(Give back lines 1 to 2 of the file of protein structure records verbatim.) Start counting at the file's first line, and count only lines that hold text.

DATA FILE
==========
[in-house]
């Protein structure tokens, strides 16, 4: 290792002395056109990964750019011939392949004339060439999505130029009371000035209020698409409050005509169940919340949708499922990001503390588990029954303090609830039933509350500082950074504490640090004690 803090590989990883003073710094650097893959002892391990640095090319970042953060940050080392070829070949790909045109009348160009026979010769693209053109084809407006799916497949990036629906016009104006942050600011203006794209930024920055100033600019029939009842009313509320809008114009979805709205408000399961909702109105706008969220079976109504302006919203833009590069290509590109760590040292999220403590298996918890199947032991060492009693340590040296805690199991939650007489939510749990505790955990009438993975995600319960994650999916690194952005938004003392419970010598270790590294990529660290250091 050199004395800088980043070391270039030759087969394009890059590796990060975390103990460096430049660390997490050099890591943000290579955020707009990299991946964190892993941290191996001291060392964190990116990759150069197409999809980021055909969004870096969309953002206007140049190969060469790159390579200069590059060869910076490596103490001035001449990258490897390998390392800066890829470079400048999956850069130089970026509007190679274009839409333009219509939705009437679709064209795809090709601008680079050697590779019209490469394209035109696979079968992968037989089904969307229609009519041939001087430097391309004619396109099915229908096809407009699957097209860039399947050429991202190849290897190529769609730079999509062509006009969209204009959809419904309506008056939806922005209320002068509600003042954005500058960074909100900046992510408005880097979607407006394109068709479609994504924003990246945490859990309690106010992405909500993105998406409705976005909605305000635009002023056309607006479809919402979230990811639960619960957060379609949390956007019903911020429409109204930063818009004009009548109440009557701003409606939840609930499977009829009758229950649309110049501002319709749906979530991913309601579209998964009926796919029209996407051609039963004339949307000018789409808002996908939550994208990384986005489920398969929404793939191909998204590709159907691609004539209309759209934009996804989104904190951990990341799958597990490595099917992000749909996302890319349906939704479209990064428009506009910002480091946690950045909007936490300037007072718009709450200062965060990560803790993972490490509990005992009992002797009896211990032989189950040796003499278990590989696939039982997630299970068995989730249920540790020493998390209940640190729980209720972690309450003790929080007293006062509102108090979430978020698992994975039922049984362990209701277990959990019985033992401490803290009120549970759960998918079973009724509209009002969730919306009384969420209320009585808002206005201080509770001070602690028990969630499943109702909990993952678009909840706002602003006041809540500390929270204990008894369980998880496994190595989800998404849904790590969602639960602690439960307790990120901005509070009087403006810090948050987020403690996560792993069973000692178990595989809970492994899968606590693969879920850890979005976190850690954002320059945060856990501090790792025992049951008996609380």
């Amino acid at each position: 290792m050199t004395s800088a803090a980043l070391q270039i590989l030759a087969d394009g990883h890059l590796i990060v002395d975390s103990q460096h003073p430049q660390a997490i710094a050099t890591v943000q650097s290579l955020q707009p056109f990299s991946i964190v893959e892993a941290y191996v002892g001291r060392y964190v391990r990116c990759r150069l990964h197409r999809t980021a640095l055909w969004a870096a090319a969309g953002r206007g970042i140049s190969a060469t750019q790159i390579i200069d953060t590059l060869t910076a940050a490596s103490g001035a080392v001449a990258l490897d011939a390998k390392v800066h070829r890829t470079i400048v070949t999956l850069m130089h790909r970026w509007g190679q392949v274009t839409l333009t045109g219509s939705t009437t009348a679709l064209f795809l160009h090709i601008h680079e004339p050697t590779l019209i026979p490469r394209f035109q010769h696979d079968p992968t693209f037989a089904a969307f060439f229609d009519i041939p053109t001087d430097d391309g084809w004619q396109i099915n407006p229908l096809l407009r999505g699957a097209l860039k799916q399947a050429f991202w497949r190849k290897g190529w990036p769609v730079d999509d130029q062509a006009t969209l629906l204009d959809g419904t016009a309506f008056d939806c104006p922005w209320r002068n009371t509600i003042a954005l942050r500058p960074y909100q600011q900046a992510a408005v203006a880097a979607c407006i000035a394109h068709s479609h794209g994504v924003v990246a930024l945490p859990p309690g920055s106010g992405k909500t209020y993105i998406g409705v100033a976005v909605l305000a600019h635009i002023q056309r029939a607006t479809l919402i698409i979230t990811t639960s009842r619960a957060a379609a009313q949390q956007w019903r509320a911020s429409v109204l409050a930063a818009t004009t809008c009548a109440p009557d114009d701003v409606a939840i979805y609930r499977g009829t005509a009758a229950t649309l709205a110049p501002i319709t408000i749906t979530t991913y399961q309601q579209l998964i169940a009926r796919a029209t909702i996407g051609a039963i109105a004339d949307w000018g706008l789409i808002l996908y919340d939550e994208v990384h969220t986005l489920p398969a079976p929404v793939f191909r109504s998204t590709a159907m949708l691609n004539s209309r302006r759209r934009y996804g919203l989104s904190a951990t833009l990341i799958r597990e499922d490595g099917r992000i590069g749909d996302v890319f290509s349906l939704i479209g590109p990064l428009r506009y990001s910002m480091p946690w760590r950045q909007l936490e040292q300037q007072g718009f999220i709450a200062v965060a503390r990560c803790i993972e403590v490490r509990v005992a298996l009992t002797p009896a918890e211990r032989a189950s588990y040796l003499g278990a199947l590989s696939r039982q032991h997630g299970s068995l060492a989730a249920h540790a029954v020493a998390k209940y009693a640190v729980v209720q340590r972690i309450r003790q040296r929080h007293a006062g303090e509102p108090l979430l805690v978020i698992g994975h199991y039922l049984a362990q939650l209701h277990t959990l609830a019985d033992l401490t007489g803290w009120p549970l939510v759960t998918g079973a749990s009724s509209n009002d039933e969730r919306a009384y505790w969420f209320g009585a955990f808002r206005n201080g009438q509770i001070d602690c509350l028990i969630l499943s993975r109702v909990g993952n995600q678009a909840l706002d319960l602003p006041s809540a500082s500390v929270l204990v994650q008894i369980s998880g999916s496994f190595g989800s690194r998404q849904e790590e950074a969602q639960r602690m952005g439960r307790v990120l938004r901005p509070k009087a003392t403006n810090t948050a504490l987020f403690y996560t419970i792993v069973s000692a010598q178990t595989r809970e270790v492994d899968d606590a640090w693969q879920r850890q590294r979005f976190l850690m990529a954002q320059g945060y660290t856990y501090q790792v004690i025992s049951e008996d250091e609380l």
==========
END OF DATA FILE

[in-house]
């Protein structure tokens, strides 16, 4: 290792002395056109990964750019011939392949004339060439999505130029009371000035209020698409409050005509169940919340949708499922990001503390588990029954303090609830039933509350500082950074504490640090004690 803090590989990883003073710094650097893959002892391990640095090319970042953060940050080392070829070949790909045109009348160009026979010769693209053109084809407006799916497949990036629906016009104006942050600011203006794209930024920055100033600019029939009842009313509320809008114009979805709205408000399961909702109105706008969220079976109504302006919203833009590069290509590109760590040292999220403590298996918890199947032991060492009693340590040296805690199991939650007489939510749990505790955990009438993975995600319960994650999916690194952005938004003392419970010598270790590294990529660290250091 050199004395800088980043070391270039030759087969394009890059590796990060975390103990460096430049660390997490050099890591943000290579955020707009990299991946964190892993941290191996001291060392964190990116990759150069197409999809980021055909969004870096969309953002206007140049190969060469790159390579200069590059060869910076490596103490001035001449990258490897390998390392800066890829470079400048999956850069130089970026509007190679274009839409333009219509939705009437679709064209795809090709601008680079050697590779019209490469394209035109696979079968992968037989089904969307229609009519041939001087430097391309004619396109099915229908096809407009699957097209860039399947050429991202190849290897190529769609730079999509062509006009969209204009959809419904309506008056939806922005209320002068509600003042954005500058960074909100900046992510408005880097979607407006394109068709479609994504924003990246945490859990309690106010992405909500993105998406409705976005909605305000635009002023056309607006479809919402979230990811639960619960957060379609949390956007019903911020429409109204930063818009004009009548109440009557701003409606939840609930499977009829009758229950649309110049501002319709749906979530991913309601579209998964009926796919029209996407051609039963004339949307000018789409808002996908939550994208990384986005489920398969929404793939191909998204590709159907691609004539209309759209934009996804989104904190951990990341799958597990490595099917992000749909996302890319349906939704479209990064428009506009910002480091946690950045909007936490300037007072718009709450200062965060990560803790993972490490509990005992009992002797009896211990032989189950040796003499278990590989696939039982997630299970068995989730249920540790020493998390209940640190729980209720972690309450003790929080007293006062509102108090979430978020698992994975039922049984362990209701277990959990019985033992401490803290009120549970759960998918079973009724509209009002969730919306009384969420209320009585808002206005201080509770001070602690028990969630499943109702909990993952678009909840706002602003006041809540500390929270204990008894369980998880496994190595989800998404849904790590969602639960602690439960307790990120901005509070009087403006810090948050987020403690996560792993069973000692178990595989809970492994899968606590693969879920850890979005976190850690954002320059945060856990501090790792025992049951008996609380």